The Iowa Legislature kicked off the 2021 legislative session on Jan. 11. In last month's column, we mentioned that Iowa's lawmakers are hard at work on several bills that would impact farm families. To keep on pace to finish the session in 100 days, the Legislature sets self-imposed deadlines to either finalize and move bills forward, or simply to let them die in committee.
There have been many bills introduced this session relating to rural development issues, including the expansion of broadband access to rural areas, child care assistance and other issues of critical importance for encouraging business expansion in rural municipalities. Along with those issues, we have seen a multitude of bills introduced that could affect farms. Below is a discussion of some of those bills.
Renewable fuel bills
Several bills relating to the expansion of renewable fuel usage and infrastructure in Iowa have been introduced. In brief, the Gov. Kim Reynold's renewable fuels bill (HSB 185/SSB 1179) would require all gasoline in the state to include at least 10% ethanol and at least 5% biodiesel (from October through March and 11% from April through September).
In 2025, the governor would have the option of bumping up the baseline to 15% ethanol and contains similar provisions for biodiesel. The bill would also extend expiration of certain renewable fuels tax credits and require that motor vehicles that are part of state government use the highest classification of renewable fuel available, among other requirements.
SF 356 would establish liability protections for farm tourism and create the Iowa Agricultural Tourism Promotion Act. The bill would limit the liability of certain persons involved in ag tourism on an ag tourism farm (defined by the act) due to inherent dangers, failure of a visitor (ag tourist) to follow instructions, or for ignoring signs or taking unreasonable actions — if the cause of action by a visitor to the farm alleges an injury, loss, or death due to the above.
There have been several other interesting bills introduced including HF 387/ SF 79 that would allow the DOT to issue a special minor driving license for drivers 14 to 18 who live or work on a farm and need to drive to do farm work. HF 241 would authorize counties through boards of supervisors and upon recommendation of the soil and water conservation district commission to adopt a riparian buffer ordinance to control soil erosion and for related matters. SSB 1152 would requires the operator of a wind turbine to have $100,000 in financial assurance that the land the turbine sits on will be fully restored when the turbine is removed.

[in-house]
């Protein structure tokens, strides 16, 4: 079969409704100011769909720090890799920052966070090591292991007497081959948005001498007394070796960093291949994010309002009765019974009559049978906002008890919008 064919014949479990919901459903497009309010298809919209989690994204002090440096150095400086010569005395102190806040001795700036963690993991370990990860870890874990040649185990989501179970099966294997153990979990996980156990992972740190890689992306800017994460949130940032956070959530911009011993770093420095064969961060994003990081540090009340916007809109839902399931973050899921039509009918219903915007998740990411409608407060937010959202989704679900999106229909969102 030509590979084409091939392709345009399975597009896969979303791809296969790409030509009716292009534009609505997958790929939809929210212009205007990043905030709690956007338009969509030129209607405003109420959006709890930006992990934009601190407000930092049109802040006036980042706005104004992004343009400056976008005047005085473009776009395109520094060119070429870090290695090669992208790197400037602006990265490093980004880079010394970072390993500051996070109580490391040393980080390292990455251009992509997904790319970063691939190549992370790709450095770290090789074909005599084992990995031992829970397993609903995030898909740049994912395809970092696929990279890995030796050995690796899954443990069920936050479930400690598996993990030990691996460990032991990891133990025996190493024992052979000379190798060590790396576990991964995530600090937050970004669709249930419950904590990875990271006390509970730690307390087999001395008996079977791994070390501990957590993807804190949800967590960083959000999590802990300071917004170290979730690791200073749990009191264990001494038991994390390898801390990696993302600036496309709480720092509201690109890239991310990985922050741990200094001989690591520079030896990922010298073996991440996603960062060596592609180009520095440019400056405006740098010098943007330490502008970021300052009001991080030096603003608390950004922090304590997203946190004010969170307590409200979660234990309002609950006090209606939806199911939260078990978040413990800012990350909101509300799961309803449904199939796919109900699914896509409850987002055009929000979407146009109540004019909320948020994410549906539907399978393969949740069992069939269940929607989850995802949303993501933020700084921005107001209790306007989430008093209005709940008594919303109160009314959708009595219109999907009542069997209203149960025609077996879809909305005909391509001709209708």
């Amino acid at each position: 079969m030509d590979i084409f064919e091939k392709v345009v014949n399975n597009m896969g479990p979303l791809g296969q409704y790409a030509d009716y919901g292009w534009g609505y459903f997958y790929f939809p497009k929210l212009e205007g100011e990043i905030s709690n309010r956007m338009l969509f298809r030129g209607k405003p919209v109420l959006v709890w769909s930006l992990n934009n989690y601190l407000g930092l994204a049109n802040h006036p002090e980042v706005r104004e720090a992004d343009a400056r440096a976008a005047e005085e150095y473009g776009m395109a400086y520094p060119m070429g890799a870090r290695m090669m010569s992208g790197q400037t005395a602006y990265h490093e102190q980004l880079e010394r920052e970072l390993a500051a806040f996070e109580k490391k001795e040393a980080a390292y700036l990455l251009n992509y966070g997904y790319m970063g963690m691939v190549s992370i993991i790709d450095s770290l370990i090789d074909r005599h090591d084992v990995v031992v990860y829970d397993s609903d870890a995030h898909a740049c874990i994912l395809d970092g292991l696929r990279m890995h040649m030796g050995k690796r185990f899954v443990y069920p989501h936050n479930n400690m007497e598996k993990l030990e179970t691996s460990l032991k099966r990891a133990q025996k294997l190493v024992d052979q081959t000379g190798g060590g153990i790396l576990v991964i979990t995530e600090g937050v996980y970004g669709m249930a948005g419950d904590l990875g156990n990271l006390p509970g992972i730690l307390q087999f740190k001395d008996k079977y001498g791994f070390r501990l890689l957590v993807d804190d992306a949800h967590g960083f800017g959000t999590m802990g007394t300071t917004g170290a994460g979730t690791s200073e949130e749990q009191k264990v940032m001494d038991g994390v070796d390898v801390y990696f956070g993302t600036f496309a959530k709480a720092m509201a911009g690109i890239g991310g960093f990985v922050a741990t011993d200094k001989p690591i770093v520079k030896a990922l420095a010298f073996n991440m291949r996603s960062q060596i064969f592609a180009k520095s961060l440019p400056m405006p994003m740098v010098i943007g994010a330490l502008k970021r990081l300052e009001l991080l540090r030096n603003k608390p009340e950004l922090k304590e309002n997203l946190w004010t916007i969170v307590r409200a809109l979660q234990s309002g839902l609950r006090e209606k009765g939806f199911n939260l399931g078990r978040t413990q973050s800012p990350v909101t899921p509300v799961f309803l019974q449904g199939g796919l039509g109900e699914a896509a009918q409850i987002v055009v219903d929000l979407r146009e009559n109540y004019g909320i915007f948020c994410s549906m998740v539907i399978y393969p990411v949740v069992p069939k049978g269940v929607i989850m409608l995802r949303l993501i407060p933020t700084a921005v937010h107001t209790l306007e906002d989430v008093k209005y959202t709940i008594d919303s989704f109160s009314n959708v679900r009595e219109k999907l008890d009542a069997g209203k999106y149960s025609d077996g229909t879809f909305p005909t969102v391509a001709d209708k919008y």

On the livestock side, HF 387 would exempt certain confinement feeding operations that treat manure using an anerobic digester system from the requirement for a qualified confinement feeding operation to use aerobic treatment of manure. The anaerobic digester system must produce methane or other biogas for electricity, hydrogen fuel or heat for commercial purposes. SSB 1166 would make it a crime to interfere with the transportation of an agricultural animal.
HSB 130 would create a central filing system for security interests in farm products to notify buyers of farm products. This system would replace the current system that requires a secured party (a lender with a security interest) to directly notify farm product buyers of the security interest. The bill also creates a new grain warehouse drying and storage lien on crop delivered to a warehouse for the reasonable value of drying or storage of the crop. This bill is substantively the same as bills filed in prior sessions.
Every session in recent memory has included the introduction of bills to repeal the state inheritance tax. This session is no different. SF 110 proposes to the Iowa inheritance tax effective July 1 of this year. It remains to be seen if efforts to reduce or repeal the tax will go anywhere this session. There have also been several bills introduced relating to the Iowa Beginning Farmer Tax credit.
HF 242 would allow an eligible taxpayer with an agreement with a beginning farmer that has received tax credits to transfer the credits to the beginning farmer. The bill requires that certificates to be issued to the beginning farmer be used to pay taxes or for a refund and the agreement between taxpayer and beginning farmer must be at least two but not more than five years. HF 484/ SF 291 also address beginning farmer issues. I would encourage those interested in beginning farmer issues to review those bills and talk to your legislators about them.
In next month's Legal Issues column, we will continue to provide updates on some of the bills introduced this session, their status and potential effect on farms and farm families. Stay tuned for new developments and answers to other reader questions next month. The information contained in this article is current as of Feb. 16.
For more information on any of the bills listed in this column, visit legis.iowa.gov. It should be noted that several of the bills introduced above may not be "funnel-proof." The first "funnel" deadline was March 5 (when Senate bills must have been reported out of Senate committees and House Bills must have been reported out of House committees). So, those bills that were introduced that did not pass in their committee of origin prior to the first funnel are now deemed "dead" and do not progress. Appropriations, ways and means, and oversight bills are not subject to the funnel deadlines, so keep watching those bills.
Herbold-Swalwell is an attorney with Brick-Gentry in Des Moines.